- You are told, around three times a year, that you must stop doing schoolwork and instead, “relax.” Winter break, spring break, and summer vacation are some of the best inventions that have ever been created in the history of the world. Fire, the wheel—they pale in comparison. It’s mandated, enforced relaxation. This will most likely never be permitted at any other time in your life.
If all else fails, listen to some ‘90s music. Or to Hall and Oates (specifically, “You Make My Dreams”). You will feel like a kid at Disneyland who’s eating a churro (and we all know that’s the best feeling in the world).
Whether you’re preparing to attend college or you’re already there, you’ll probably have figured out by now that applying for scholarships to fulfill that expensive education is almost as difficult and as time consuming as attaining the degree itself. With the massive amount of competition out there, you might feel you have about the same chances of attaining a scholarship as you do of winning some sort of sweepstakes; there will always be somebody smarter, luckier, more talented or more involved in school than you to snatch the prize. It’s hard to be that student in the middle, believe me, I know. As I found out when I was applying to universities, my parents (who were by no means “well-off”) earned too much for me to receive any government aid, while my grades (a 4.3 GPA) were caught in a no-man’s land in the scholarship world–not as high as my valedictorian friend’s, not as low as the struggling students’ who were given opportunities to break the cycle and go to college (quite rightly).
But in all of that, I ended up with scholarship fatigue. It felt like it’d never be me receiving the helping hand. How I wish the following scholarship had existed back then, when I could’ve been granted a scholarship for doing what I do best–being me.
College Humor is offering two students the opportunity to win $5,000 a piece. The requirement? Be that typical student caught in the middle.
Did you sign up for 3 clubs but never attend meetings? Is your GPA a 2.1? Would some of your professors have a hard time remembering if you were in their class? If so, enter now! We hope you’re not exceptional.
If you’re looking for ways to pay for college and are coming up short, definitely give this scholarship a go. What’s the downside of rejection, after all? That you’re not average enough? Head over to the scholarship’s home page to watch a funny video and find out more on how to apply. Good luck!
New Common Core Standards drop classic novels in favor of “informational texts.”
The US school system will undergo some big changes within the next two years, chiefly due to a decision to remove a good deal of classic novels from the curriculum, or so the recent media reports would have you think.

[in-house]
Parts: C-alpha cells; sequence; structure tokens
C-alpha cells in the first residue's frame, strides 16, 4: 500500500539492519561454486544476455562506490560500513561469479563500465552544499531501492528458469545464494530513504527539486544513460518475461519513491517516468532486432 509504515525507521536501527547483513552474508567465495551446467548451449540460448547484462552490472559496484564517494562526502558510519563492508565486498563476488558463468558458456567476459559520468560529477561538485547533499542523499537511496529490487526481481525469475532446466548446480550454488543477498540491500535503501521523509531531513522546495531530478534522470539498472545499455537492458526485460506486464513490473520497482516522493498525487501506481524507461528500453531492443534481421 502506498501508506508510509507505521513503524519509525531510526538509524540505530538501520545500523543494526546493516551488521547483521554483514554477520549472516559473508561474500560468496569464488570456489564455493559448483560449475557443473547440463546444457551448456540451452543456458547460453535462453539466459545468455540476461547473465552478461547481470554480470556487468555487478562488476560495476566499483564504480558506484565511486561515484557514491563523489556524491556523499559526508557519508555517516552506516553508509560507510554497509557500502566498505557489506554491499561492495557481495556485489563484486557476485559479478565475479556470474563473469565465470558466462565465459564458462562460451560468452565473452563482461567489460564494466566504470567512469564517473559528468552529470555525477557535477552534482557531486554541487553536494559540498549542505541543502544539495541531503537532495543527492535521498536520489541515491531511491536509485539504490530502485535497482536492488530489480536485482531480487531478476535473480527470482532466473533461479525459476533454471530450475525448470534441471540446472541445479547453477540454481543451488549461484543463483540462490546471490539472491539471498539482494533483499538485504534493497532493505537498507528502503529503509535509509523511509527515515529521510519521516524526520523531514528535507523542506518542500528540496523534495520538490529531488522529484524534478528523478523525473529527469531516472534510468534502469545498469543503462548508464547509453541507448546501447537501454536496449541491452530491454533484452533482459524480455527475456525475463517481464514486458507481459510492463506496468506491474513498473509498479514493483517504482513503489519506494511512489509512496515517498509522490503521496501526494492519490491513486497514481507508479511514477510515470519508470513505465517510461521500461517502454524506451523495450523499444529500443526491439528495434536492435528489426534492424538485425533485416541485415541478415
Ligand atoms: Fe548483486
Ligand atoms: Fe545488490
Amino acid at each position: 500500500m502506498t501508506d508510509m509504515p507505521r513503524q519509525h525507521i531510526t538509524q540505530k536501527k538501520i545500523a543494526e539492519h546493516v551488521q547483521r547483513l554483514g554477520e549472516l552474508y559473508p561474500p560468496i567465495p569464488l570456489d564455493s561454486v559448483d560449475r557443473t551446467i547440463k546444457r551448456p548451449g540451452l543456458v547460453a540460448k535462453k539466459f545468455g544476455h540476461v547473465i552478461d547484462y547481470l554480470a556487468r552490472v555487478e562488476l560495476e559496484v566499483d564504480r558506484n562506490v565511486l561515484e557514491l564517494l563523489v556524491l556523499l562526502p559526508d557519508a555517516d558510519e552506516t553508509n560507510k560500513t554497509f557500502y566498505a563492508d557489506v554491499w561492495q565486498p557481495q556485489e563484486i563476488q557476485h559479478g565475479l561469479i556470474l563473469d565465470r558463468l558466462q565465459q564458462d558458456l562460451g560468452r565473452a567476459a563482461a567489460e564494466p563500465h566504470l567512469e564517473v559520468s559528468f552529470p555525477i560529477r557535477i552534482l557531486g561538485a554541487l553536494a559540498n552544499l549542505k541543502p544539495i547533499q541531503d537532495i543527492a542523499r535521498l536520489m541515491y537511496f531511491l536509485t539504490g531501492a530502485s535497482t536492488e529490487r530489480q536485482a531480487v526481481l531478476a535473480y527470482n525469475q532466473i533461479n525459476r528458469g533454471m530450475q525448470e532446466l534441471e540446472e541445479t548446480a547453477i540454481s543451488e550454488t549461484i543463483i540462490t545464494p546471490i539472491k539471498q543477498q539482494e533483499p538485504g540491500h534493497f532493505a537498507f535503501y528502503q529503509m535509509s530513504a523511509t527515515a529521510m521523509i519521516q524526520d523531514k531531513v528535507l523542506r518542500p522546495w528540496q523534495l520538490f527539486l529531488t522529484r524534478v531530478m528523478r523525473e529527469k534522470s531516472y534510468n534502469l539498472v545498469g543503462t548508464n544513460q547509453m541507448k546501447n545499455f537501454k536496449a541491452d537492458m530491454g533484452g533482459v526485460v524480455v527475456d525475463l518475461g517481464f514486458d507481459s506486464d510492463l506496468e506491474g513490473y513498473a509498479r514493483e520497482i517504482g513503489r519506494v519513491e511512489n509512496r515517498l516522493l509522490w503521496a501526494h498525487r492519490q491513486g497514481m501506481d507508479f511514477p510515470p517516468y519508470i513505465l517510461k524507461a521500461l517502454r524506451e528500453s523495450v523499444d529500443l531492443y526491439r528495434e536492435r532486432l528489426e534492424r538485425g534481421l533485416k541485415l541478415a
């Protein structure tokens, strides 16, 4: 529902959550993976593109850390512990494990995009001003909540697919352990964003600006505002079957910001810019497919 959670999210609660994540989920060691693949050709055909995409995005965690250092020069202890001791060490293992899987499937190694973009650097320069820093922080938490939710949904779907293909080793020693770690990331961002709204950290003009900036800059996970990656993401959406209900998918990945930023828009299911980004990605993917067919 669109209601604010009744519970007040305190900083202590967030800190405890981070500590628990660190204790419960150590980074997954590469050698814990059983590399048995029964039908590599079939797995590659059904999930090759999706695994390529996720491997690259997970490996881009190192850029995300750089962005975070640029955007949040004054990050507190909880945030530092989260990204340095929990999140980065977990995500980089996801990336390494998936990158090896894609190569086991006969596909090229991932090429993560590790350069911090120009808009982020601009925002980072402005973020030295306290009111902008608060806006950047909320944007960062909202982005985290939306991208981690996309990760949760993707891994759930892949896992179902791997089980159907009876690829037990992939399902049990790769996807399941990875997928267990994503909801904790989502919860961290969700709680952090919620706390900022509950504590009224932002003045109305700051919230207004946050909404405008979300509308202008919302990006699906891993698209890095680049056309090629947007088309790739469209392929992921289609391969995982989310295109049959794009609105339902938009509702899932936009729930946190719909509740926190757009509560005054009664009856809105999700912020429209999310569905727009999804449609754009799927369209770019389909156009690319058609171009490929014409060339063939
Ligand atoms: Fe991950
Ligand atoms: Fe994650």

The idea behind discouraging or reducing the teaching of old favorites like The Catcher in the Rye and To Kill a Mockingbird is to make room for non-fiction “informational texts” in the curriculum. These should be approved by the Common Core Standards of each state. Suggested texts include, “Recommended Levels of Insulation by the US Environmental Protection Agency, and the Invasive Plant Inventory, by California’s Invasive Plant Council,” among others.
Mmmm, I just love me a good read on insulation levels while I soak in the tub.
So, the idea behind this is that children who pass through such a school system will be better prepared for the workplace, their brains packed with useful, practical knowledge rather than brimming with literary fluff (my personal summation). It has the backing of the National Governors’ Association, the Council of Chief of State School Officers, and even the Bill & Melinda Gates Foundation, which partially funded the directive.
But is that estimate correct? Will reading more non-fiction in favor of fiction breed better writing, or more informed graduates? The discussion is extremely divided. One Arkansas teacher wrote in this Telegraph article,
In the end, education has to be about more than simply ensuring that kids can get a job. Isn’t it supposed to be about making well-rounded citizens?
Meanwhile, another reader weighed in for the pros of teaching more scientific texts:
I don’t understand how adding non-fiction books to reading lists REDUCES imagination. Hard science is all about imagination–the “what ifs” of nature and the universe… I am sick of English professors acting like English Literature is the only bastion of imagination/critical thinking/culture.
When I first read that article stating that The Catcher in the Rye and other novels specifically would be gone from curriculums nation-wide, I was alarmed and frightened, though I now know it was needlessly so. The reactions of protesters are a tad hyperbolic, given that the two soporific texts I named above are found amongst a long list of alternate suggestions in various subjects, for instance Circumference: Eratosthenes and the Ancient Quest to Measure the Globe by Nicholas Nicastro, and The Hot Zone: A Terrifying True Story by Richard Preston, interesting and well-written books in their own right. English Literature classes will not be barred from teaching certain classic novels, as some of the reports would have you believe, though they may have more limited time to teach them than before. Yes, the school system will be changed and possibly not for the better, but Salinger and Lee aren’t going anywhere.
All in all, the arguments for both sides make overblown assumptions: on the one, that students will miraculously be better prepared for the job market, on the other, that all imagination and creativity will be drained from impressionable young adults. So, which side do you stand on, if either? Is the teaching of informational texts merited, or best left to vocational studies? Tell us in a comment below!